There are varieties of lemonade found throughout the world. In North America and South Asia, cloudy lemonade dominates. It is traditionally a homemade drink using lemon juice, water, and a sweetener such as cane sugar, simple syrup or honey. In the United Kingdom, Ireland and Australia, a carbonated lemonade is more common. Despite the differences between the drinks, each is known simply as "lemonade" in countries where it is dominant.
A drink made with lemons, dates, and honey was consumed in 13th and 14th century Egypt, including a lemon juice drink with sugar, known as qatarmizat. In 1676, a company known as Compagnie de Limonadiers sold lemonade in Paris.
While carbonated water was invented by Joseph Priestley in 1767, the first reference found to carbonated lemonade was in 1833 when the drink was sold in British refreshment stalls. R. White's Lemonade has been sold in the UK since 1845.
The predominant form of lemonade found in the US, Canada, and India, cloudy lemonade, also known as traditional or old fashioned lemonade in the UK and Australia, is non-carbonated and made with fresh lemon juice; however, commercially produced varieties are also available. Generally served cold, cloudy lemonade may also be served hot as a remedy for congestion and sore throats, frozen, or used as a mixer.
Traditionally, children in US and Canadian neighborhoods start lemonade stands to make money during the summer months. The concept has become iconic of youthful summertime Americana to the degree that parodies and variations on the concept exist across media. References can be found in comics and cartoons such as Peanuts, and the 1979 computer game Lemonade Stand.
A popular variation of traditional lemonade, pink lemonade, is created by adding additional fruit juices, flavors, or food coloring to the recipe. Most store-bought pink lemonade is simply colored with concentrated grape juice or dyes.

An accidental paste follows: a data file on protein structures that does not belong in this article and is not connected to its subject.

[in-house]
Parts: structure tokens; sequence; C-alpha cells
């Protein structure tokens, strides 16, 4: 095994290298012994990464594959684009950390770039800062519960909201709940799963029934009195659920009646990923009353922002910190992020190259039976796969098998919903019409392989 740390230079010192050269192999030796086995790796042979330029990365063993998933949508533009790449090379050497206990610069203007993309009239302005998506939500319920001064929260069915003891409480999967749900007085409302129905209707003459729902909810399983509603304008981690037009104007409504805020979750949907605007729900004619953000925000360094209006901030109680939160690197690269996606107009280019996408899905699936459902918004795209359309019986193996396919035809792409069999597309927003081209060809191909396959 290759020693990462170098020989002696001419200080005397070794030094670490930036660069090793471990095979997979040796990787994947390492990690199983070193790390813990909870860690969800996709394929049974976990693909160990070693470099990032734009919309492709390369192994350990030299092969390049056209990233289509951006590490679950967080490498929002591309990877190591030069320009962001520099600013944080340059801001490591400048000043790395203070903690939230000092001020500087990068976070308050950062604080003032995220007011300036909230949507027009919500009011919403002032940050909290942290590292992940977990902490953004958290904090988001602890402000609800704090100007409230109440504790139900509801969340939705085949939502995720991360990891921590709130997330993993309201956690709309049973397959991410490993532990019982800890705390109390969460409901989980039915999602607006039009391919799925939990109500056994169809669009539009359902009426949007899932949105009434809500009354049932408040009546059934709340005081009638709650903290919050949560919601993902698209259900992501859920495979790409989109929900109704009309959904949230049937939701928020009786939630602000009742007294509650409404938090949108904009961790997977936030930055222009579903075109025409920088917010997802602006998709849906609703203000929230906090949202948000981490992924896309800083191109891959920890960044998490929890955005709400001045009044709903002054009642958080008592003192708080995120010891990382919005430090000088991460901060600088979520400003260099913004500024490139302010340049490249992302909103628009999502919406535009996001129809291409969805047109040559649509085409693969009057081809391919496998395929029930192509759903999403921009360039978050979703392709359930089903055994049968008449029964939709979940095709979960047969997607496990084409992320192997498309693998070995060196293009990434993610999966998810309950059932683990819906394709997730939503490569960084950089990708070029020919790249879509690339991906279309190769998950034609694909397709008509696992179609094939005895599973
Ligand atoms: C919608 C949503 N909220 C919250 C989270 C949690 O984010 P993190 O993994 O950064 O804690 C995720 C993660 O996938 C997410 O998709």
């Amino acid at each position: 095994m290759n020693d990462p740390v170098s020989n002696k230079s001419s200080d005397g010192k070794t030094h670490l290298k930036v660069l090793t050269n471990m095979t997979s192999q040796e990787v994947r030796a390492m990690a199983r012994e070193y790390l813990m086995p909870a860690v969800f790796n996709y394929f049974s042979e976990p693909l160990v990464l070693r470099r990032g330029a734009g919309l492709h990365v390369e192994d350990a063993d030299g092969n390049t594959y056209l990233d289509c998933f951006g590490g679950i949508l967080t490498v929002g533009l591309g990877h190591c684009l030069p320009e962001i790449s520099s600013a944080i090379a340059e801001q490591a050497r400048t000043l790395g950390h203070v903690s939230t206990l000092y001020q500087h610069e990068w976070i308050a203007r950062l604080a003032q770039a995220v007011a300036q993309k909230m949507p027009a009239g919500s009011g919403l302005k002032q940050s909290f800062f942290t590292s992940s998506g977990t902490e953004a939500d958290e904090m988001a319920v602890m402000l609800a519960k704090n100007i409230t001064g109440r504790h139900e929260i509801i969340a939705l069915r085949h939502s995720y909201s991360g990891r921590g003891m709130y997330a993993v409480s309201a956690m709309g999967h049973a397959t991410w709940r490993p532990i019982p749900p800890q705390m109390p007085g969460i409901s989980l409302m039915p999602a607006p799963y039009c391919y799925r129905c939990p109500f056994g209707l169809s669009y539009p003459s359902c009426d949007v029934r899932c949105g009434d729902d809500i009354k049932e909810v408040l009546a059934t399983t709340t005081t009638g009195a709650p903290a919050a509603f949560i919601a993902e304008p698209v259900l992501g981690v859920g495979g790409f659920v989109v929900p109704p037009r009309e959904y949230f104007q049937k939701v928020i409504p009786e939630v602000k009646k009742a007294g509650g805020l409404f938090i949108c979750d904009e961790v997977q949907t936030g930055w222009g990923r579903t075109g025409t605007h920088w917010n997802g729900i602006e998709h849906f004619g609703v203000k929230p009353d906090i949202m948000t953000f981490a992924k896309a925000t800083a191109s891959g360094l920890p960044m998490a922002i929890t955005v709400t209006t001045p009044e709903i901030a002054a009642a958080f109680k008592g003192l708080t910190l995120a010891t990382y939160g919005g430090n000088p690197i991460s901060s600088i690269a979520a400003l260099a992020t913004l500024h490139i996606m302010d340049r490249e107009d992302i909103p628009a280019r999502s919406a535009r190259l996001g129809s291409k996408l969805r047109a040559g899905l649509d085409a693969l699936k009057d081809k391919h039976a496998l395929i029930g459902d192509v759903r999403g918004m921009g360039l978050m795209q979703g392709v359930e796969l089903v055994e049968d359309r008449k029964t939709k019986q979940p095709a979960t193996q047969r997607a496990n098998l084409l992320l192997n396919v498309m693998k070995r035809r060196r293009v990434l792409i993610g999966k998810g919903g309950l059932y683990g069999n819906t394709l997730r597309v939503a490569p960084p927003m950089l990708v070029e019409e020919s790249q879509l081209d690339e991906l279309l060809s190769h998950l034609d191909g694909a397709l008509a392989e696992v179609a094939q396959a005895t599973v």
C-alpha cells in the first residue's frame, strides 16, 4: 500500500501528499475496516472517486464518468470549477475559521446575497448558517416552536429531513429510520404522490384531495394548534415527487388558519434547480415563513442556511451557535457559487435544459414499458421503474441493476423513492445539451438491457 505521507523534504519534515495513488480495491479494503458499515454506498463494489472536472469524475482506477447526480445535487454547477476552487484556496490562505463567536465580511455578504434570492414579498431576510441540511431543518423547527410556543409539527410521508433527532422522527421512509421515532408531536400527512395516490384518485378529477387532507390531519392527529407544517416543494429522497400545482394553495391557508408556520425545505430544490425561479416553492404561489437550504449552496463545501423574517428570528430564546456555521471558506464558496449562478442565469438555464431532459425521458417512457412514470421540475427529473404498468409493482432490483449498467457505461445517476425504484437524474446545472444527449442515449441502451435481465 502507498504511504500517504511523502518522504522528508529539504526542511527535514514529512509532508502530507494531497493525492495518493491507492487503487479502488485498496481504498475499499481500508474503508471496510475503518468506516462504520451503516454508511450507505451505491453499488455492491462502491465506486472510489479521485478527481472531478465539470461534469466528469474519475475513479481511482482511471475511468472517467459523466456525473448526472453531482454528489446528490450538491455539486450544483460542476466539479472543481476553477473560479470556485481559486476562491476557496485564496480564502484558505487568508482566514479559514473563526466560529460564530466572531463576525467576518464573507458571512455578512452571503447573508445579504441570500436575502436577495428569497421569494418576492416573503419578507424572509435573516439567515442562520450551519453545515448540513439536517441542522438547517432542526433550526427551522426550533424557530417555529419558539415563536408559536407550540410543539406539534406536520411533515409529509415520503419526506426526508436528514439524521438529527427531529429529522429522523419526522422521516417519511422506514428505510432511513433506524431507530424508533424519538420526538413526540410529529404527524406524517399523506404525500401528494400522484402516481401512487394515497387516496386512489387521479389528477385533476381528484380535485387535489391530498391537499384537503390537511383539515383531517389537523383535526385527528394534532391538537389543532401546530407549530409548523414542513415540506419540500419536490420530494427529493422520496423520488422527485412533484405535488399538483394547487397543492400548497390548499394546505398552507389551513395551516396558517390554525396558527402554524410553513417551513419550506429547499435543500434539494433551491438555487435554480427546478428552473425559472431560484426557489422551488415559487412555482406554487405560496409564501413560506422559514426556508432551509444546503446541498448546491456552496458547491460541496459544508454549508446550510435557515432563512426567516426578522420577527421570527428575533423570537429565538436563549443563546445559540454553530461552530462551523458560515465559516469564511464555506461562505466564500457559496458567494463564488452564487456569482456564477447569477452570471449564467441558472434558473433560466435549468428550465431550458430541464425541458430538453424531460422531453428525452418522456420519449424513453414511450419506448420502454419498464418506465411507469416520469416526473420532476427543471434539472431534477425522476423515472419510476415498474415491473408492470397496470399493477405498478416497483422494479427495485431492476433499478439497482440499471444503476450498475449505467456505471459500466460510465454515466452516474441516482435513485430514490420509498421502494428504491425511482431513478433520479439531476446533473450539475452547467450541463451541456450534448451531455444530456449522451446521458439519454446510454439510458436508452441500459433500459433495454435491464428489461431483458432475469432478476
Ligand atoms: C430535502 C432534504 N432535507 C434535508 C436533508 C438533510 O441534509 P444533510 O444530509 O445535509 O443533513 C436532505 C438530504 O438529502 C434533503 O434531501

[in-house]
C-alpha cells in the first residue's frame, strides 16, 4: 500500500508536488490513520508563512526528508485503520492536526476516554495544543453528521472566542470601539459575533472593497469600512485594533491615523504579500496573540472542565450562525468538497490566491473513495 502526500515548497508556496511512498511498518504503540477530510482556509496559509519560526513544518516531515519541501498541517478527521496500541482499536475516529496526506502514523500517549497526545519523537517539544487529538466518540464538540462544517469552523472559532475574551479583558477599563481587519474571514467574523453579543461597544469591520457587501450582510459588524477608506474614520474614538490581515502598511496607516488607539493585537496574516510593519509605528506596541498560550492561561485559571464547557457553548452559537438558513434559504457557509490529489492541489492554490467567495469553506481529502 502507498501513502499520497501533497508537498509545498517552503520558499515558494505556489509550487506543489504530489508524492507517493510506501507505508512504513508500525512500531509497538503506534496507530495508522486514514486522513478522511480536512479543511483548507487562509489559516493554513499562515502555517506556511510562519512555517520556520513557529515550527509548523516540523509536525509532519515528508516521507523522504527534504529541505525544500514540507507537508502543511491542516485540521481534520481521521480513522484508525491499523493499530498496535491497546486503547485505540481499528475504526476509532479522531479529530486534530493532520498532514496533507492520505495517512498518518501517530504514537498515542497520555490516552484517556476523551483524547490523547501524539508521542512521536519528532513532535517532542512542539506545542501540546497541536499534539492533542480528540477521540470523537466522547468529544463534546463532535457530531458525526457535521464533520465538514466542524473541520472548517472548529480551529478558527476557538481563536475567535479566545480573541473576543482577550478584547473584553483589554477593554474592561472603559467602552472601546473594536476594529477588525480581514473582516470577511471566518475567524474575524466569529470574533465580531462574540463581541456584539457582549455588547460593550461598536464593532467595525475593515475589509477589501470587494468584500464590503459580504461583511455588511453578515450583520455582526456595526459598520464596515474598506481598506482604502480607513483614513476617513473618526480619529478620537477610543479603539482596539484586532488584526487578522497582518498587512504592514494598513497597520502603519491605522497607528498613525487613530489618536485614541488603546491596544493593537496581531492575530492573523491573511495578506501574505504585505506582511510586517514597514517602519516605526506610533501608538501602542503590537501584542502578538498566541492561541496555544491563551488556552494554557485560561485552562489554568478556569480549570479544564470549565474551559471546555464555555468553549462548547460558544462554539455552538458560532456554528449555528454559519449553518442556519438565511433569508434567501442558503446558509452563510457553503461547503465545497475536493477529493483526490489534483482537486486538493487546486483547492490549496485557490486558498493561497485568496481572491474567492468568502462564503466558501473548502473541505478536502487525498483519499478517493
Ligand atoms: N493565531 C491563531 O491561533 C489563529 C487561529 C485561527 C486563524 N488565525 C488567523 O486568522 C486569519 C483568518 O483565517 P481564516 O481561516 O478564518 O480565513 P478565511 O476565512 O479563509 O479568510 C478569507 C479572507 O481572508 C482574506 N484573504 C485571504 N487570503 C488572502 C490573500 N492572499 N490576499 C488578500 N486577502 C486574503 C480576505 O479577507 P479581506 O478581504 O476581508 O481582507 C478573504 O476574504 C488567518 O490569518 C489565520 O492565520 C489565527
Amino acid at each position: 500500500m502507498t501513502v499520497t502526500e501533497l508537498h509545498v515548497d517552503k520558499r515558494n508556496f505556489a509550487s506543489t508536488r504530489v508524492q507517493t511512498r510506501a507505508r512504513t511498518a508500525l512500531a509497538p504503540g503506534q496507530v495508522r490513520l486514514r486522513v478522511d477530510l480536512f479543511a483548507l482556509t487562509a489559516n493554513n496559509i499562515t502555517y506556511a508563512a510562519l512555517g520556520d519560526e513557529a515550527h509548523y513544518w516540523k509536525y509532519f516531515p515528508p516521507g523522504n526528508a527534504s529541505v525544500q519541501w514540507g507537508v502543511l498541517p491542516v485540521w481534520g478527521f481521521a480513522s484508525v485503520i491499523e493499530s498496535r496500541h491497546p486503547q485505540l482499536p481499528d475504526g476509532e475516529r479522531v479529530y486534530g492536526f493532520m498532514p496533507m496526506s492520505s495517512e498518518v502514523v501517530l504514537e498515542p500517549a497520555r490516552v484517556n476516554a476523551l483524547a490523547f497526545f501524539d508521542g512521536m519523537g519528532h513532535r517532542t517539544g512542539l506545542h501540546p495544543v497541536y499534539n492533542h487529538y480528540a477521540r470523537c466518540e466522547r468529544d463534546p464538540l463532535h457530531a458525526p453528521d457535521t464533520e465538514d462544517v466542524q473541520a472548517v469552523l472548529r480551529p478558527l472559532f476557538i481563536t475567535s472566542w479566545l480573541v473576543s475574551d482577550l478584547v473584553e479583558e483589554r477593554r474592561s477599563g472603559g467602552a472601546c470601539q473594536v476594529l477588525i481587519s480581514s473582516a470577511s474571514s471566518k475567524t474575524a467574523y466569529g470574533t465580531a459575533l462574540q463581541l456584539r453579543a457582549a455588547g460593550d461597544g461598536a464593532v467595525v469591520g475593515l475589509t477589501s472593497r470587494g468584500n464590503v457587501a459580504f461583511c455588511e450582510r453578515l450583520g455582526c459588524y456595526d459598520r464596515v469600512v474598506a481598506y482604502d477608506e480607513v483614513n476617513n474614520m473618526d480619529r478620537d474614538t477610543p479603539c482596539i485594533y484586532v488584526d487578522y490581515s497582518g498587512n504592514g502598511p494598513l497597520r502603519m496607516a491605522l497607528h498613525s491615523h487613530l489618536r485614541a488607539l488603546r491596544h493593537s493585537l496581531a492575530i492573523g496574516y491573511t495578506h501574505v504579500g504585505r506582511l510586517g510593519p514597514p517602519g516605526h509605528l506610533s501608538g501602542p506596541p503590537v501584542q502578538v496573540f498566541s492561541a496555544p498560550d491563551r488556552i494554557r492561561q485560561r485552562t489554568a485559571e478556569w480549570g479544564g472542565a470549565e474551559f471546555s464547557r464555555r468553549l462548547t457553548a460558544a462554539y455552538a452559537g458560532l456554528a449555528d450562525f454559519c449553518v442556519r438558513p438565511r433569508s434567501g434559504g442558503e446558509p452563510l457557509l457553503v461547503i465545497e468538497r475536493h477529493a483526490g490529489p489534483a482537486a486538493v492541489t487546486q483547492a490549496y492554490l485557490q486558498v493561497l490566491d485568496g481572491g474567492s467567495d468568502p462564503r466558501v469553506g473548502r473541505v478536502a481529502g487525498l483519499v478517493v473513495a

Another origin story credits another circus worker, Pete Conklin, in 1857. His brother George Conklin tells the story in his 1921 memoir. According to the story, Conklin's lemonade was a mixture of water, sugar and tartaric acid, with the tub garnished with a single lemon that he repeatedly used for the season. One day, he ran out of water. Searching desperately, he found a tub of water a bareback rider had recently used to rinse her pink tights. Adding in the sugar, acid and remaining bits of lemon, he offered the resulting mixture as "strawberry lemonade" and saw his sales double.
The predominant form of lemonade in the UK, Ireland, South Africa, and Australia is a clear, lemon-flavoured carbonated beverage. Schweppes, R. White's Lemonade and C&C are common brands, and shops usually carry a store-branded lemonade as well. Schweppes uses a blend of lemon and lime oils. Other fizzy drinks, soft-drinks (or pop) which are both lemon and lime flavoured may also sometimes be referred to as lemonade, such as Sprite and 7 up. There are also speciality flavours, such as Fentimans Rose Lemonade, which is sold in the UK, the US, and Canada. Shandy, a mixture of beer and clear lemonade, is often sold pre-bottled, or ordered in pubs.
In India and Pakistan, where it is commonly known as nimbu paani, and in Bangladesh, lemonades may also contain salt and/or ginger juice. Shikanjvi is a traditional lemonade from this region, and can also be flavored with saffron, cumin and other spices.
Limonana, a type of lemonade made from freshly squeezed lemon juice and mint leaves, is a common summer drink in the Middle East. In Northern Africa, a drink called cherbat is made of lemon, mint, and rose water.
In France, it is common for restaurants to offer citron pressé, an unmixed version of lemonade in which the customer is given lemon juice, syrup and water separately to be mixed in their preferred proportions.
The high concentration of citric acid in lemon juice is the basis for popular culture recommendations of consumption of lemonade to prevent calcium-based kidney stones. Studies have not demonstrated that lemonade causes a sustained improvement of urine pH, increased citric acid concentration in urine, reduction in supersaturation by stone-forming salts, or prevention of recurrent stones.
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- Of the Street Sale of Ginger-Beer, Sherbet, Lemonade,&C., from London Labour and the London Poor, Volume 1, Henry Mayhew, 1851; subsequent pages cover the costs and income of street lemonade sellers.